Religion, Politics and Assassination in the Middle East
Alianak, Sonia L., World Affairs
What I have done, I have done for the sake of God, the Merciful, the Powerful," wrote Khaled Ahmed el Islambouli, one of the assassins of Egyptian President Anwar el Sadat (Heikal 1983, 253). "I did what I did for God and the Israeli people," stated Yigal Amir, the assassin of Israeli Prime Minister Yitzhak Rabin (Jerusalem Post, henceforth J.P., 6 April 1996, 1). Two pillars of peace were dead. Both were Nobel laureates, and yet they were victimized by similar peace policies.
Neither the patrimonial model of Arab politics (Bill and Springborg 1990, 161-74) nor the democratic model of Israeli politics ("a democracy that accepts by democratic means the limitation of itself' [Yaniv 1993, 2301) can account for the assassinations of Anwar el Sadat and Yitzhak Rabin, incited by militant nationalist religious minorities in Egypt and in Israel, respectively. In the patrimonial model, mainstream religious groups in society are depicted as revering the leader as a father figure who must be obeyed and whose successful suppression of any fringe religious groups that may arise is accepted; in the democratic model, all religious groups are seen as having freedom of speech, voting in democratic elections, acting through political parties, and believing in majority rule--all of which make the leader want to compromise with them.
Both leaders acted according to these models. Sadat relied on the Islamic religious elite to legitimize his foreign policy of peace with Israel and suppressed the militant religious leaders, and yet he was assassinated. Rabin attempted to compromise with his militant religious groups by leaving the settlements intact, building special roads to connect them to Israel proper, and deploying the Israeli defense forces to protect them, and yet he was assassinated. In both cases, the selling of peace by the two leaders was not accepted by these groups. In both cases, there were rumors, actual threats, and even religious condoning of assassinations preceding the acts themselves.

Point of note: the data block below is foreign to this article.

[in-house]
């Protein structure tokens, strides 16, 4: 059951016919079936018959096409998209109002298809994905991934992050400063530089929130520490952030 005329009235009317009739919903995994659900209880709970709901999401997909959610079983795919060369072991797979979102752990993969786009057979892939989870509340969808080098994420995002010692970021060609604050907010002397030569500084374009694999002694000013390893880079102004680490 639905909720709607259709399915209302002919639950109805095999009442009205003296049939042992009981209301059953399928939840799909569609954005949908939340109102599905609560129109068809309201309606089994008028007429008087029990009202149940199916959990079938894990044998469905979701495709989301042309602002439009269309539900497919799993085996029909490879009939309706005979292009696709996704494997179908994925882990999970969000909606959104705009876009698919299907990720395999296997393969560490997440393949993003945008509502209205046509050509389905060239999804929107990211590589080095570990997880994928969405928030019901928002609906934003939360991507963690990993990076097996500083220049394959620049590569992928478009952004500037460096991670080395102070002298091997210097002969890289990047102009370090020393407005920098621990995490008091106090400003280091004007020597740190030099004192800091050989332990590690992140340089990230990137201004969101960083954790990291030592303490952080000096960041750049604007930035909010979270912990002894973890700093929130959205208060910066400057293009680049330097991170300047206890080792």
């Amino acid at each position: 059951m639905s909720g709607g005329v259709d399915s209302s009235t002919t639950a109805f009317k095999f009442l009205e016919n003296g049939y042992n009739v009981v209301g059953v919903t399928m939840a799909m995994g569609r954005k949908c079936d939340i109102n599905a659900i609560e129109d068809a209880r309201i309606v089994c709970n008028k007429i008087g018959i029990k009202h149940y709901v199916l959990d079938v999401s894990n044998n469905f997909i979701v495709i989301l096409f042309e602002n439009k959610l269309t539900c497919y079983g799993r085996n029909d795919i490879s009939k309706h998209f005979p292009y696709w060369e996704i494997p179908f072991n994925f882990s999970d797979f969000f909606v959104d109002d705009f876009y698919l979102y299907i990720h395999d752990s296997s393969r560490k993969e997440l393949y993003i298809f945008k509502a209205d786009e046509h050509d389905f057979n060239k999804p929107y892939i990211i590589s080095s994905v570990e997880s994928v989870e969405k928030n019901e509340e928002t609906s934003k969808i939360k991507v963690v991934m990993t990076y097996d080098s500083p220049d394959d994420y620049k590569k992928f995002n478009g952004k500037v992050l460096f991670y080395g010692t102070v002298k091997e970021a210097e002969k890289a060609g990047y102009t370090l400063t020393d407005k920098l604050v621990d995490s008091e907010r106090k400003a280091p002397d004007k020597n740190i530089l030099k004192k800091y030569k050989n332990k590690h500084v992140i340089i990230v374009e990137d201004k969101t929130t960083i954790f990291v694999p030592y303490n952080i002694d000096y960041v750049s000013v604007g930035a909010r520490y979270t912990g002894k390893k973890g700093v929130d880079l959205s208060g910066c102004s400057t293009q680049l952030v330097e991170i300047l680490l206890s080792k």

To better explain the assassinations, I propose what I shall call "the messianic model." The messianic explanation of religious revolutions is very old. Its modem version is used mainly to explain anticolonial uprisings, as seen in the writings of Vittorio Lantemari (The Religions of the Oppressed) in 1963, Bryan Wilson (Magic and the Millennium) in 1973, and others. They look mainly at the external dimension--religious violence against foreign enemies. The internal dimension-religious violence against rulers--was explored by David Rapoport in 1988.
To explain religious violence, Rapoport presents a model of "holy terror" that he links to messianism. It comprises two "necessary conditions," "imminence" and "human agency," and "six substantive details of a messianic vision" (Rapoport 1988, 195, 197-98). According to him, the terrorists must believe that the day of deliverance is near--imminent. They must also think that their human action would lead to the messianic era. After this, the actual recourse to terror depends on six factors: (1) "the nature of the desired action," (2) "the cause or character of the messianic aspiration," (3) "the proof that believers think may be necessary to demonstrate sufficient faith," (4) "the 'signs' or 'portents' of a messianic intervention," (5) "the moral qualities ascribed to participants in the messianic struggle," and (6) "the character of the deity's involvement" (Rapoport 1988, 197-98).
Rapoport's model of "holy terror" is a useful device to analyze what I call "holy assassination" in the Middle East. All of his six factors are applicable to the assassinations of Sadat and Rabin. I cover these factors critically and deal with his "necessary conditions" of "human agency" and "imminence" in sections 1 and 2 of this article, respectively.
A comparative analysis of the messianic Islamic and Jewish fundamentalist beliefs and actions of the assassins is pertinent here. …